Tenet (2020) by The Critical Movie Critics

Movie Review: Tenet (2020)

Arriving after repeated delays, Tenet has been hailed as the film to save cinema. This is, of course, a completely unfair expectation that no one film could ever hope to achieve. A far more pertinent question is whether or not Christopher Nolan’s latest mind-frying adventure is worth the wait. For this reviewer, the answer is a resounding yes.

For audiences that have been missing the cinematic experience, Tenet is the perfect way to return, as it is an experience best suited to the cinema. The opening sequence of a hostage crisis at a Kiev opera house sets the tone, as masked gunmen storm through an orchestra pit, armed police instantly respond, terse instructions and code words are passed, and gun fire breaks out in controlled, sporadic bursts. It is a dizzying and arresting opening, thundering through the viewer’s consciousness and allowing little time for orientation. Strap in and keep up, the ride is just beginning.

From this opening seizure of awareness, the film doesn’t so much hop as skip around the globe, from the North Sea to London to Mumbai to Oslo to the coasts of Italy and Vietnam and, appropriately enough, back again. Cinematographer Hoyte Van Hoytema lenses these locations in dazzling detail, possibly only outshone by the haute couture sported by the characters. As the unnamed Protagonist, John David Washington (“BlacKkKlansman”) wears a suit as finely as his unflappable cool that puts James Bond in the shade. Working within the framework of an espionage thriller, Tenet ticks all the boxes of its franchise brethren, with the added bonus of Nolan’s typical concerns of the intersection between time and memory.

On the one hand, these generic pleasures of the locations, costumes and set pieces offer the kind of grand scale well suited to the cinematic experience. On the other hand, sometimes the skipping between these aspects is so quick that there is insufficient time to become invested in the scenery or follow the expository dialogue. A noticeable problem is the sound mixing that sometimes emphasizes the deafening sound effects or Ludwig Göransson’s crashing and exhilarating score to such an extent that you cannot actually hear what people are saying. This problem becomes more prominent in the latter stages of the film when characters wear breathing masks that obscure their lip movements. This aspect makes the film oddly apt for a post-lockdown moment, but also further obscures the dialogue, beyond even Tom Hardy’s delivery as Bane in “The Dark Knight Rises.”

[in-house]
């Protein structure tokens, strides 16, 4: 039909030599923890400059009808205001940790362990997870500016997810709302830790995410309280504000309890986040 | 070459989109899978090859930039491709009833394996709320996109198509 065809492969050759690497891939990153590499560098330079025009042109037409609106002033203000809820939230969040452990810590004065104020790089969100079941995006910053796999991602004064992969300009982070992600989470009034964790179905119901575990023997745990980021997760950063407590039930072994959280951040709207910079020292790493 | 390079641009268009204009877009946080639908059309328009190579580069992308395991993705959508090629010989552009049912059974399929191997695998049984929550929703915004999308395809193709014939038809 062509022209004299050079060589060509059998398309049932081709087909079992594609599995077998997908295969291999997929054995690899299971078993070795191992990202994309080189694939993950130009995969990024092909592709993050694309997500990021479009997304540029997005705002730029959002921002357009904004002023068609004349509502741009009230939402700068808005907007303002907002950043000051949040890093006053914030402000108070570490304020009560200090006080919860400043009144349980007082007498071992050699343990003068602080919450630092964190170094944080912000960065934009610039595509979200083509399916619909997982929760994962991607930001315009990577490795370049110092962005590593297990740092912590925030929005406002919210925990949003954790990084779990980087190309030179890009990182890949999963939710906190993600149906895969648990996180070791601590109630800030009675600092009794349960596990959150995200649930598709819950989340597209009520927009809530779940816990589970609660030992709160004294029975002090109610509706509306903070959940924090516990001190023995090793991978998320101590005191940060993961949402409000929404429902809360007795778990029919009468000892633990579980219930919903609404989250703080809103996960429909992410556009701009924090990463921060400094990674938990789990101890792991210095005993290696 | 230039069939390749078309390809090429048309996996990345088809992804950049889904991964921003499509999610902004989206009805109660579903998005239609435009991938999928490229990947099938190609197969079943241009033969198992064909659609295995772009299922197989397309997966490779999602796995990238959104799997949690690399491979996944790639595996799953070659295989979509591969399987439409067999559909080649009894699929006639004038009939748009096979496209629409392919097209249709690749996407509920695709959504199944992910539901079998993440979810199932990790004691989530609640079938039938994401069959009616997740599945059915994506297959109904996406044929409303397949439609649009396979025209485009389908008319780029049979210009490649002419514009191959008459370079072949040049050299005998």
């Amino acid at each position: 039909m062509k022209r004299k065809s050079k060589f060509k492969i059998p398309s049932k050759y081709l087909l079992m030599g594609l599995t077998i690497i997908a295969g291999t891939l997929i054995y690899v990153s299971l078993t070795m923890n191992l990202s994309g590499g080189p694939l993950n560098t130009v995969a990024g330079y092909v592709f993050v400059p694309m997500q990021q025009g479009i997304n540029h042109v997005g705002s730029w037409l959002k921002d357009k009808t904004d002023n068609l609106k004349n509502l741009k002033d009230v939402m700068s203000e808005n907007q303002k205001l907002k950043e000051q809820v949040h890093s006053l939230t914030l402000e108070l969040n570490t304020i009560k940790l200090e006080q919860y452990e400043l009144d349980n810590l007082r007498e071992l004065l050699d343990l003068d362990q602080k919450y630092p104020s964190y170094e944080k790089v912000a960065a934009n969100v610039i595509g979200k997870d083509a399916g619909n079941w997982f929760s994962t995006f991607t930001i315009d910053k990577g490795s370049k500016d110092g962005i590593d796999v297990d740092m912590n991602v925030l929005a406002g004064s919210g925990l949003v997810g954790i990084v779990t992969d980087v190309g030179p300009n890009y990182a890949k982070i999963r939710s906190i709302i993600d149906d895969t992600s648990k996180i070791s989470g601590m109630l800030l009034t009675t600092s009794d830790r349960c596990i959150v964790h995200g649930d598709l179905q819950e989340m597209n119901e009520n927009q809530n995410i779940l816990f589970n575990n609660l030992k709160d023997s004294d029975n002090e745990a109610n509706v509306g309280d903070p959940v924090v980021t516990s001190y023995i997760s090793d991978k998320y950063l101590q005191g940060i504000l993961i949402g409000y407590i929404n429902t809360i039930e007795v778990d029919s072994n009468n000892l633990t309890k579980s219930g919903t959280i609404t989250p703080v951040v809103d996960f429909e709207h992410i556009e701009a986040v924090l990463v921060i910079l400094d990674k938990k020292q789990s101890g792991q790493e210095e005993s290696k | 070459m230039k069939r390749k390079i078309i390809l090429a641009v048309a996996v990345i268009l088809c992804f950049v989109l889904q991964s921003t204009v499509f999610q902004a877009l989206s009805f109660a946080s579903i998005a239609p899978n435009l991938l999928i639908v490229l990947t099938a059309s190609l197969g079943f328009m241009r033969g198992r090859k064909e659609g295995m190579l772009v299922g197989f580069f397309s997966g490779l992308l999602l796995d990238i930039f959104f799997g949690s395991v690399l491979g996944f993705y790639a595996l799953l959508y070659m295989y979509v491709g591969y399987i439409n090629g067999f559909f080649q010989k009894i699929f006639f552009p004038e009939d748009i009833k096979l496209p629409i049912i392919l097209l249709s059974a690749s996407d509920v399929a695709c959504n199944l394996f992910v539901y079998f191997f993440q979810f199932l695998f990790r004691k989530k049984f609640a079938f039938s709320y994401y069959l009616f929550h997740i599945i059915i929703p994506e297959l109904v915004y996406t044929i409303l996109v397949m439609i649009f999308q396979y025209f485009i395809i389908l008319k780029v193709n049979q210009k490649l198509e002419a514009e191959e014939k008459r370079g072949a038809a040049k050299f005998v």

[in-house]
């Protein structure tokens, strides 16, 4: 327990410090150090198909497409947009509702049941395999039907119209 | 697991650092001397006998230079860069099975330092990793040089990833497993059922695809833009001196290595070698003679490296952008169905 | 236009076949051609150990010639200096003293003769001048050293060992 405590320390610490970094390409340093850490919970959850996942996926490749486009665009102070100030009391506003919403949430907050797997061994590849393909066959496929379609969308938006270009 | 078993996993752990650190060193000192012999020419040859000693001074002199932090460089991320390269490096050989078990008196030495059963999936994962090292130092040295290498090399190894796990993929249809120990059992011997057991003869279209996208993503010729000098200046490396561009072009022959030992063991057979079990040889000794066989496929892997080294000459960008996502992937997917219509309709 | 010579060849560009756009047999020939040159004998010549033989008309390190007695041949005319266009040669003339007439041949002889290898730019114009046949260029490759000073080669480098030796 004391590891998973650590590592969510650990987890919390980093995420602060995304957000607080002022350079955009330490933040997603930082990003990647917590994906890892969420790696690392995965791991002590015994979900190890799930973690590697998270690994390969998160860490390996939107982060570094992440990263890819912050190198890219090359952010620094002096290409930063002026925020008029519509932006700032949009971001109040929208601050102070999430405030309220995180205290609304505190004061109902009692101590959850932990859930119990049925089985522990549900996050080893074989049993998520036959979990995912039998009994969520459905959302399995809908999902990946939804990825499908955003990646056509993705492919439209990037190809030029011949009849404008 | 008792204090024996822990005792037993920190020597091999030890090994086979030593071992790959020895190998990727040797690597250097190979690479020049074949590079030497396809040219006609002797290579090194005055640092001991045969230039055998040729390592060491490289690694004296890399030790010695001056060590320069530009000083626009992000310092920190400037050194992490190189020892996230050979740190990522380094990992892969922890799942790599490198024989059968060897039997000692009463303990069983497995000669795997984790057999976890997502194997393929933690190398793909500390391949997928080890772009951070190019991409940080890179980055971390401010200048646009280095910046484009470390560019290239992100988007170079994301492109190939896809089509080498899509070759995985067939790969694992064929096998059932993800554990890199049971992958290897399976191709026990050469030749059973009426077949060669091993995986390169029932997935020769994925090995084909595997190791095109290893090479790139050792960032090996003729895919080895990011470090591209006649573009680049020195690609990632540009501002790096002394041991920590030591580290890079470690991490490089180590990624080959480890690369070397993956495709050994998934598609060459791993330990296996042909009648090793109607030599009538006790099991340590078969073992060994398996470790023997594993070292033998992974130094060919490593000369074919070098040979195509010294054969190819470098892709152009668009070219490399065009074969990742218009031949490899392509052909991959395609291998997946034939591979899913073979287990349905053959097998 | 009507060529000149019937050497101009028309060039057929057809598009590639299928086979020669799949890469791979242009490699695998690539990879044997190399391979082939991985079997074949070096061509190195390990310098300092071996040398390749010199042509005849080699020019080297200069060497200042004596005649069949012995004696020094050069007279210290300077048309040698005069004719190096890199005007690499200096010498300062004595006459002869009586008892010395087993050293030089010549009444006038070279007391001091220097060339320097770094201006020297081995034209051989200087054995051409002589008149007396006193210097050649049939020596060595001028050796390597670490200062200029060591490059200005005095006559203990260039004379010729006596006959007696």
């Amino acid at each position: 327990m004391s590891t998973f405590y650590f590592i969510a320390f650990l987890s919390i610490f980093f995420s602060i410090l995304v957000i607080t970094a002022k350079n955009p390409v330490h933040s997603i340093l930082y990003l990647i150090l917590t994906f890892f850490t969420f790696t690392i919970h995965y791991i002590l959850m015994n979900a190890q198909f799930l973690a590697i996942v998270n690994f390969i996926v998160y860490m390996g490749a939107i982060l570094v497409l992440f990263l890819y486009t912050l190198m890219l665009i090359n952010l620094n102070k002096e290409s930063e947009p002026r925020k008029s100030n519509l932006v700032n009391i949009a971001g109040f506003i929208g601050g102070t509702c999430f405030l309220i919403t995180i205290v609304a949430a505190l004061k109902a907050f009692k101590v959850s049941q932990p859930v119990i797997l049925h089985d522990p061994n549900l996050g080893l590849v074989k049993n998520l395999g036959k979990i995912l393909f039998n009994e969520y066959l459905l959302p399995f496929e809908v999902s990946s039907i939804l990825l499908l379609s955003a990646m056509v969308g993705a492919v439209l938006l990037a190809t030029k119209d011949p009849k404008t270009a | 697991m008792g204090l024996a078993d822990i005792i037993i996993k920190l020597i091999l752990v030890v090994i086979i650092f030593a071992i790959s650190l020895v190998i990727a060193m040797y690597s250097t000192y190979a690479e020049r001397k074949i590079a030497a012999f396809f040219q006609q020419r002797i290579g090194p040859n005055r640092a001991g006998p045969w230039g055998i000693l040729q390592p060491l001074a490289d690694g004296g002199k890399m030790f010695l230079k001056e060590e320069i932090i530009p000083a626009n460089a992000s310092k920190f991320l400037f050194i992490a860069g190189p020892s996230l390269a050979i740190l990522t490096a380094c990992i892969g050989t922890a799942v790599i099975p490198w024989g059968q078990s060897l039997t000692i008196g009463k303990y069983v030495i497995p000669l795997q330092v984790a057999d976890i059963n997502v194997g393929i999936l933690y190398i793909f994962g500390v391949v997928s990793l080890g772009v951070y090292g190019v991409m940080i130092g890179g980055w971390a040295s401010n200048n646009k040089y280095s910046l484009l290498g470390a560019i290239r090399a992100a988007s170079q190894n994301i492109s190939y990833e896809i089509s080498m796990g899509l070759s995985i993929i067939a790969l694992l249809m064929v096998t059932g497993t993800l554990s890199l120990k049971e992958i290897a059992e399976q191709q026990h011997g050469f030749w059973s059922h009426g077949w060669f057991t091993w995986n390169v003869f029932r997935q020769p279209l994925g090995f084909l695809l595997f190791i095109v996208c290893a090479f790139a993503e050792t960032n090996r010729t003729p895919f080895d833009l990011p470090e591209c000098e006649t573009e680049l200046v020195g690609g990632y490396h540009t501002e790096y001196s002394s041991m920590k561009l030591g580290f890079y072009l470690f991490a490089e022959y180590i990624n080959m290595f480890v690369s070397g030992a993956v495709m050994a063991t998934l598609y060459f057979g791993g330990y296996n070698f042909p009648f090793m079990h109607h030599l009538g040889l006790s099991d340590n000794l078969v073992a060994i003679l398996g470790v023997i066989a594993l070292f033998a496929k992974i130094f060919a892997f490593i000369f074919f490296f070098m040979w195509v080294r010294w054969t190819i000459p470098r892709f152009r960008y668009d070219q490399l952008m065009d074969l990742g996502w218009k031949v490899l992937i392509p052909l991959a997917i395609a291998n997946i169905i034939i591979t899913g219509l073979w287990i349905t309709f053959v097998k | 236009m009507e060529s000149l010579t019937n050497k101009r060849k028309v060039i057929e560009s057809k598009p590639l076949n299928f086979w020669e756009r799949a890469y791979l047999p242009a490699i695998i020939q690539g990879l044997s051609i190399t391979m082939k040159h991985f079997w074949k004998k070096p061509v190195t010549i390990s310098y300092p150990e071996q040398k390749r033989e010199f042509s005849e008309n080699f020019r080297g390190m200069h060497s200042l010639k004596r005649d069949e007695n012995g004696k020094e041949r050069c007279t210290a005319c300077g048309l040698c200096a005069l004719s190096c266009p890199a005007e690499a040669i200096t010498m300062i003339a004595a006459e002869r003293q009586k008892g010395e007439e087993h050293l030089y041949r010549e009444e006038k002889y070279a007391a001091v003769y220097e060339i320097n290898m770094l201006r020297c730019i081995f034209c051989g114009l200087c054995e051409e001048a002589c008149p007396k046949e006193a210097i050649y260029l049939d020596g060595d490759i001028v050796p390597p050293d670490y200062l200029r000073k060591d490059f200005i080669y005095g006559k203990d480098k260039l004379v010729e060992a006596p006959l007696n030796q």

Speaking of obscuration, the viewer looking for rounded and absorbing characters may well be disappointed. Nolan’s films are sometimes called chilly or unemotional and, while that would be unfair to say of “Memento,” “Inception” or the anguish-inducing “Interstellar,” it is a fair criticism of Tenet. Such is the pace of the movie that there is rarely sufficient time to engage with characters. The film seems to acknowledge this during a key moment when scientist Barbara (Clémence Poésy, “Resistance”) instructs the Protagonist not to try and understand the film’s central gimmick, the concept of temporal inversion. Some audiences and critics have commented on not thinking too much being the best way to watch the film: Don’t think too much and rather feel your way through. But this can be a problem if one finds the film unemotional from a character standpoint.